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Nanostructures free photons to boost white OLED efficiency

16 Jul 2019

Researchers at TU Dresden achieve external quantum efficiency of 76.3% with scalable, lithography-free method.

Since the first development of white OLEDs in the 1990s, numerous efforts have been made to achieve a balanced white spectrum and high luminous efficacy at a practical luminance level. However, the external quantum efficiency (EQE) for white OLEDs without additional outcoupling techniques typically only reaches 20 to 40 percent today.

About 20 percent of the photons generated in conventional OLEDs remain trapped in the glass layer of these devices. The reason for this is the total internal reflection of the particles at the interface between glass and air. Further photons are waveguided in the organic layers, while others get ultimately lost at the interface to the top metal electrode.

Numerous approaches have been investigated to extract the trapped photons from OLEDs. Now, an international research team led by Dr. Simone Lenk and Prof. Sebastian Reineke from the TU Dresden, Germany, have developed a new method for freeing the photons. Their work is described in Nature Communications.

The physicists have introduced a “straightforward, scalable and notably lithography-free method for the generation of controllable nanostructures with directional randomness and dimensional order, significantly boosting the efficiency of white OLEDs.” The nanostructures are instead produced by reactive ion etching. This, say the team, has the advantage that the topography of the nanostructures can be specifically controlled by adjusting the process parameters.

In order to understand the results obtained, the scientists have developed an optical model that can be used to explain the increased efficiency of OLEDs. By integrating these nanostructures into white OLEDs, an external quantum efficiency of up to 76.3% can be achieved.

‘Further applications’

For Dr. Simone Lenk, the new method opens up numerous new avenues; she commented, “We had been looking for a way to specifically manipulate nanostructures for a long time. With reactive ion etching, we have found a cost-effective process that can be used for large surfaces and is also suitable for industrial use."

Over the past three decades, organic light-emitting diodes have been steadily conquering the electronics market, say the Dresden scientists: "from OLED mobile phone displays to roll-out television screens, the range of applications is growing".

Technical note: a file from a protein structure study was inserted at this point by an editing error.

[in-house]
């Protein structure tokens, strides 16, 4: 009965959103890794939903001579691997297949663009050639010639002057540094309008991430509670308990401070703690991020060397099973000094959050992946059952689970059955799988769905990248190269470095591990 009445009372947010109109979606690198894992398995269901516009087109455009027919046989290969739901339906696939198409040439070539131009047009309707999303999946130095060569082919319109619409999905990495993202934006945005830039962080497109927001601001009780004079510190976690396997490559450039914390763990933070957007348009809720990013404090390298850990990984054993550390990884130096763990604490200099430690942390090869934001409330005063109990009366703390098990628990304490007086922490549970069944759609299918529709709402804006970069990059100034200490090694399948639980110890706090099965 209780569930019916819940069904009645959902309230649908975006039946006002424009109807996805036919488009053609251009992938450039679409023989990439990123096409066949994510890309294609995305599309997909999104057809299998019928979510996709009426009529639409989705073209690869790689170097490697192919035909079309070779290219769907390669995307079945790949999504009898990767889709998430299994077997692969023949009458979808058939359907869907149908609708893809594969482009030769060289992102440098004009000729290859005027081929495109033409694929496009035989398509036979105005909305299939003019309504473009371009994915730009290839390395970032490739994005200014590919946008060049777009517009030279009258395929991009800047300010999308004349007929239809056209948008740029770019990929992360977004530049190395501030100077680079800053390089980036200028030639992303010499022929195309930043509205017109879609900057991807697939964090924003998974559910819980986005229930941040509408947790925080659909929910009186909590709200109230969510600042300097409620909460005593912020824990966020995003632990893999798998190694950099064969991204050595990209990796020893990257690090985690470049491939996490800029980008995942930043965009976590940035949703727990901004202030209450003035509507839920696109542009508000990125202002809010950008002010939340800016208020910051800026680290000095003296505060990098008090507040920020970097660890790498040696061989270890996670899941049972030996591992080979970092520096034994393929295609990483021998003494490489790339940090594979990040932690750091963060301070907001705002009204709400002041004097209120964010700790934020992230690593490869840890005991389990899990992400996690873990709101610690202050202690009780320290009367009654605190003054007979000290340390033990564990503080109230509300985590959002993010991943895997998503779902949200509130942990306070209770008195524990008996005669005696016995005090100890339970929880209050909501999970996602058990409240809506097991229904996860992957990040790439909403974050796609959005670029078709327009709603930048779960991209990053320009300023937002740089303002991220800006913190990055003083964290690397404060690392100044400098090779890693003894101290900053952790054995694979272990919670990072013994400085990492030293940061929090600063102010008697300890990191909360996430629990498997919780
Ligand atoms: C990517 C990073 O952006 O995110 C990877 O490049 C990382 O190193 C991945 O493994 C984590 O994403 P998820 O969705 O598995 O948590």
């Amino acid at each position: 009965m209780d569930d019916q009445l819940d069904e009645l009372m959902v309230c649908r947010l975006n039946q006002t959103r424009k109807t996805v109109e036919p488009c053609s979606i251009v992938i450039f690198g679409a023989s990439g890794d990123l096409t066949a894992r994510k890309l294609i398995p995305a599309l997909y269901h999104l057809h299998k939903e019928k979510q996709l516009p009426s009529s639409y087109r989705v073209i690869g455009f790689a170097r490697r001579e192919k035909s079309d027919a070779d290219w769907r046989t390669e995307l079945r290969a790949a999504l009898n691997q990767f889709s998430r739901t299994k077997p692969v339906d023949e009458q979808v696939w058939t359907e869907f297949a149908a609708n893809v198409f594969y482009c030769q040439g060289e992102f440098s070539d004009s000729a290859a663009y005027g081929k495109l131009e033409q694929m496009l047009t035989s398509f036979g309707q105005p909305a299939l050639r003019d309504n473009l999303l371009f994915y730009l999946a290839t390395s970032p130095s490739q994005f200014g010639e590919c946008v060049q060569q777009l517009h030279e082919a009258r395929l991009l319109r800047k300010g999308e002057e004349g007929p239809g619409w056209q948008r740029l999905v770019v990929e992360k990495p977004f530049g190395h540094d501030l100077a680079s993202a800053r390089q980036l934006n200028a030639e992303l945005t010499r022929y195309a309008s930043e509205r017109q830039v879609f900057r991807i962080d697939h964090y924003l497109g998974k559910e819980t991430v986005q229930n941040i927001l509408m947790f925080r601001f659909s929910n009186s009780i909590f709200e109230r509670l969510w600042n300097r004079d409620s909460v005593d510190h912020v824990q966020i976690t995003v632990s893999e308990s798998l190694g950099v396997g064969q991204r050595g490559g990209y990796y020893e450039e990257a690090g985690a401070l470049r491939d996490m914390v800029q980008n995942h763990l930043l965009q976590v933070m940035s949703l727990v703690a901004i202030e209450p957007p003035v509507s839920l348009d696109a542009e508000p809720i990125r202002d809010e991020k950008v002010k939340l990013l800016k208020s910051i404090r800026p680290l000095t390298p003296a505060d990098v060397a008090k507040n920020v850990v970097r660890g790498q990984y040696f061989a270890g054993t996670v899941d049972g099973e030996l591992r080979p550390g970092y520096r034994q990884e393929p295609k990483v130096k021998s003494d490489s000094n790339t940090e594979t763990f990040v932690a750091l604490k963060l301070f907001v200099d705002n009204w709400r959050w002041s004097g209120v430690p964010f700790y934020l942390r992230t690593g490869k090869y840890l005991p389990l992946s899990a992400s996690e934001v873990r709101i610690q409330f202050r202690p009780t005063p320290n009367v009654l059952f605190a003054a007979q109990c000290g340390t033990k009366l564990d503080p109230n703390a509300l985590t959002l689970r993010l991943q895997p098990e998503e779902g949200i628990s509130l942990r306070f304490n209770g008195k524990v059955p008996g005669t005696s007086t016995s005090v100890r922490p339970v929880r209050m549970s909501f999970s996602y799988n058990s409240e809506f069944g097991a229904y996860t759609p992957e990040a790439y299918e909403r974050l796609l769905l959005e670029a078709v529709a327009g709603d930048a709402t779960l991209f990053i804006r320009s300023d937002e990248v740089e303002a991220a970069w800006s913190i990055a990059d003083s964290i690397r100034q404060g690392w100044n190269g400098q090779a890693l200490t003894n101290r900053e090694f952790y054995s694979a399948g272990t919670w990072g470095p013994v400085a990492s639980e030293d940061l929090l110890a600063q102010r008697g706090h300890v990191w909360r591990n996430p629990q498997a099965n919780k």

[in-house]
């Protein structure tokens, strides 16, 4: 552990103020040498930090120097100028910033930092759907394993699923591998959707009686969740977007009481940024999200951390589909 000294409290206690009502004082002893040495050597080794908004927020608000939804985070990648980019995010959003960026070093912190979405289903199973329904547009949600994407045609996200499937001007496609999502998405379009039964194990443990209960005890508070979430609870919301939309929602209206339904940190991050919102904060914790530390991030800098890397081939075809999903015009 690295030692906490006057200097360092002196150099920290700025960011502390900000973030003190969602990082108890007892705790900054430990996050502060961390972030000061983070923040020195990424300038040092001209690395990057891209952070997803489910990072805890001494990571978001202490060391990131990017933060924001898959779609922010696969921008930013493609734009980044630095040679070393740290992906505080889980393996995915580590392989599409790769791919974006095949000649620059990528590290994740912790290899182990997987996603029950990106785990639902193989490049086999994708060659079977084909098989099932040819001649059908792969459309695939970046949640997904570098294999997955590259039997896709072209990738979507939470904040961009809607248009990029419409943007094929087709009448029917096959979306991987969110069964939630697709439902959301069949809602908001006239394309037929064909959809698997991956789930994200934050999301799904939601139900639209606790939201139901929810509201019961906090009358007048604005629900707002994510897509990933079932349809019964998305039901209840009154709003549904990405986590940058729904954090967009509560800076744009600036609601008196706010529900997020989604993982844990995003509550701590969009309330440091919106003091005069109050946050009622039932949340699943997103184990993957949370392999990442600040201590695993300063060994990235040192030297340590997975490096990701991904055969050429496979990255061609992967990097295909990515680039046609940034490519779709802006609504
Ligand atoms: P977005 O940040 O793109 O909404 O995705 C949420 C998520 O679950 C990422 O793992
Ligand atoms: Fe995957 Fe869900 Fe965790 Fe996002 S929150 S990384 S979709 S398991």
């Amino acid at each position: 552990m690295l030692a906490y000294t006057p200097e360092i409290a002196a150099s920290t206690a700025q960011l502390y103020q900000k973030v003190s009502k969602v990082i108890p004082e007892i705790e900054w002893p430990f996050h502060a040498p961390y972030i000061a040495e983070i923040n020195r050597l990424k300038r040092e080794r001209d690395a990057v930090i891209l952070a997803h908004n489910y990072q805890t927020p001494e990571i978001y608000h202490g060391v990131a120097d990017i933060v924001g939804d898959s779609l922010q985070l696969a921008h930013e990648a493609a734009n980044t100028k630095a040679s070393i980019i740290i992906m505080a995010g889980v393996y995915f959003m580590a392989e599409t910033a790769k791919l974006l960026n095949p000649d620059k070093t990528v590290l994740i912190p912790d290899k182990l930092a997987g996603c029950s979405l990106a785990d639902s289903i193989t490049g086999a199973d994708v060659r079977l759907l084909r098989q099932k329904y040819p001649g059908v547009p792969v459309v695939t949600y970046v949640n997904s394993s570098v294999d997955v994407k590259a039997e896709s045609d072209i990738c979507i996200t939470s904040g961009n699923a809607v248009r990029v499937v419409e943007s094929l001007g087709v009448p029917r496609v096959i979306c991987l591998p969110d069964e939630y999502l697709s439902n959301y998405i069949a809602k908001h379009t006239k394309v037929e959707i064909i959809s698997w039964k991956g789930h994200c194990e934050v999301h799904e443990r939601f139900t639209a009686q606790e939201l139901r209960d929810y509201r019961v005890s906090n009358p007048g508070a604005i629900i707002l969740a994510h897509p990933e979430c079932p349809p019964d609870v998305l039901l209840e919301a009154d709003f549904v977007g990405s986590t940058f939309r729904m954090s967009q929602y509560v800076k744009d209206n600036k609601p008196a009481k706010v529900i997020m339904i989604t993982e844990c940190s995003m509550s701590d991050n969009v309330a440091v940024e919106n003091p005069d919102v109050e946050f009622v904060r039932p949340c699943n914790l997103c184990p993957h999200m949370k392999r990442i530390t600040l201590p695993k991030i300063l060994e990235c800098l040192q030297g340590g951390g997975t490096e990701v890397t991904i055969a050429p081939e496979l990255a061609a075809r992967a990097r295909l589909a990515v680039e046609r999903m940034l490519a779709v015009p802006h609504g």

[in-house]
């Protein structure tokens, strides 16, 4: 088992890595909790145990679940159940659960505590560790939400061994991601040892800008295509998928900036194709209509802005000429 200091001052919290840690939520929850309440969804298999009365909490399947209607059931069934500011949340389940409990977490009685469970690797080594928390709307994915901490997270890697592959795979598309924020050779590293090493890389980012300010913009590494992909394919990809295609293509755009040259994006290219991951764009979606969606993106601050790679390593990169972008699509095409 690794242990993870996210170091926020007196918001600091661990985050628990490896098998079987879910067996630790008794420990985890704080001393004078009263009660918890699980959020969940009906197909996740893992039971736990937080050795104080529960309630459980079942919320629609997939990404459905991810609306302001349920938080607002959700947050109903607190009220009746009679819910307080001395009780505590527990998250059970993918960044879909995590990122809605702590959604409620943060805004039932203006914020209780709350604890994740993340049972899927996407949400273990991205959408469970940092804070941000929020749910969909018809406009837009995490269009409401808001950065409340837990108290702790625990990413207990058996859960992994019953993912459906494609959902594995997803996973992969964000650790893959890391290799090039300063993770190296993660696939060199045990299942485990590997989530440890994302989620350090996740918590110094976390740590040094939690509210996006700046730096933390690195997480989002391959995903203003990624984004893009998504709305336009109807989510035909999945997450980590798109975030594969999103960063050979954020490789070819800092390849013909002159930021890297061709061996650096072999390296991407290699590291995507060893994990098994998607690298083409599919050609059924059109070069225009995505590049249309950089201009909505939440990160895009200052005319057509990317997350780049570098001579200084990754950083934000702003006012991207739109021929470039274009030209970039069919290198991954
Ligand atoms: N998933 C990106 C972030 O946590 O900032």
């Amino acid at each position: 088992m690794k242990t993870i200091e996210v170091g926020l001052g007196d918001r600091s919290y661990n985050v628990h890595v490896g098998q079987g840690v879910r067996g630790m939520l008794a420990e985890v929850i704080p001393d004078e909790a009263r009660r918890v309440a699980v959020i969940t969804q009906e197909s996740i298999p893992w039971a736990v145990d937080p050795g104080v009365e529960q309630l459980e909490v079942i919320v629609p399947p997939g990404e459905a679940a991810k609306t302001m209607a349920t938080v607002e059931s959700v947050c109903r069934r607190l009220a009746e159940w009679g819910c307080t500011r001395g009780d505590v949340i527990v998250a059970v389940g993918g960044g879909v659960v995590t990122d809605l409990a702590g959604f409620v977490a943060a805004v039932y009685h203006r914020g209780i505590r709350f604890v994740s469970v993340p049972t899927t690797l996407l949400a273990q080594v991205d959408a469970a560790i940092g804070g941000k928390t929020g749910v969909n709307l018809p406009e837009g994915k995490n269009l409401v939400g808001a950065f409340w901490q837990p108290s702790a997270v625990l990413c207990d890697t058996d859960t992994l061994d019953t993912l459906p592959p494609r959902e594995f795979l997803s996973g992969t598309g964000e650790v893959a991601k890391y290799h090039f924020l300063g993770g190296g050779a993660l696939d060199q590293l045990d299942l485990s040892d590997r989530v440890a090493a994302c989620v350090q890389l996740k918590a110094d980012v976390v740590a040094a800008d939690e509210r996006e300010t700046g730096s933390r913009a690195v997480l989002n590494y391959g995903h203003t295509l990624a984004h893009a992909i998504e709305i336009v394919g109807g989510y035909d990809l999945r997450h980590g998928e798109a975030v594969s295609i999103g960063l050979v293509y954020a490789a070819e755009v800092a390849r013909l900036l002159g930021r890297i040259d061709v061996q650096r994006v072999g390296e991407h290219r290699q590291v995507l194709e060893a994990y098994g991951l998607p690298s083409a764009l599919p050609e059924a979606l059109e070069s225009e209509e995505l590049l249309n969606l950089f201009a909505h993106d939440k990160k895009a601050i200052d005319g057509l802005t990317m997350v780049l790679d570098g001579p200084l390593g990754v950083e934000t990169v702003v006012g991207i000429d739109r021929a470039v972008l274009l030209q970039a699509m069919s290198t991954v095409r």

Since light-emitting diodes only produce monochrome light, manufacturers typically employ various additive color-mixing processes to produce white light.

A key focus of OLED research is on improving the performance of white OLEDs for lighting elements such as ceiling or car interior lighting; such components are subject to much stricter requirements in terms of stability, angular emission and power efficiency.

optics.org interviewed Dr Lenk about her group's work and its potential for commercialization.

What are the factors limiting the efficiency of conventional white OLEDs?

"The factors limiting the efficiency of white OLEDs are electrical efficiency (ratio of generated excitons to the number of injected electrons); the radiative efficiency of the emitters (ratio of generated photons to the number of generated excitons); and the outcoupling efficiency (ratio of outcoupled photons to generated photons). Typical efficiencies for white OLEDs are in the range between 10 and 25%."

How does your approach improve this; and by what factor?

"Our approach is the implementation of a quasi-periodic nanostructure working as an internal scattering layer to outcouple trapped photons. The nanostructures are produced by reactive ion etching. The advantage lies in the fact that the periodicity and height of the nanostructures can be completely adjusted via the process parameters and that thus an optimal outcoupling structure for white OLEDs can be achieved. Using this nanostructure as internal outcoupling structure and additionally a glass half sphere for external light outcoupling, we can enhance the efficiency by a factor of 3.4."

Could commercially-produced OLEDs could be significantly more efficient in mass production by using your approach?

"I assume yes – reactive ion etching is comparitively cheap and the nanostructures could be easily adopted for mass production."

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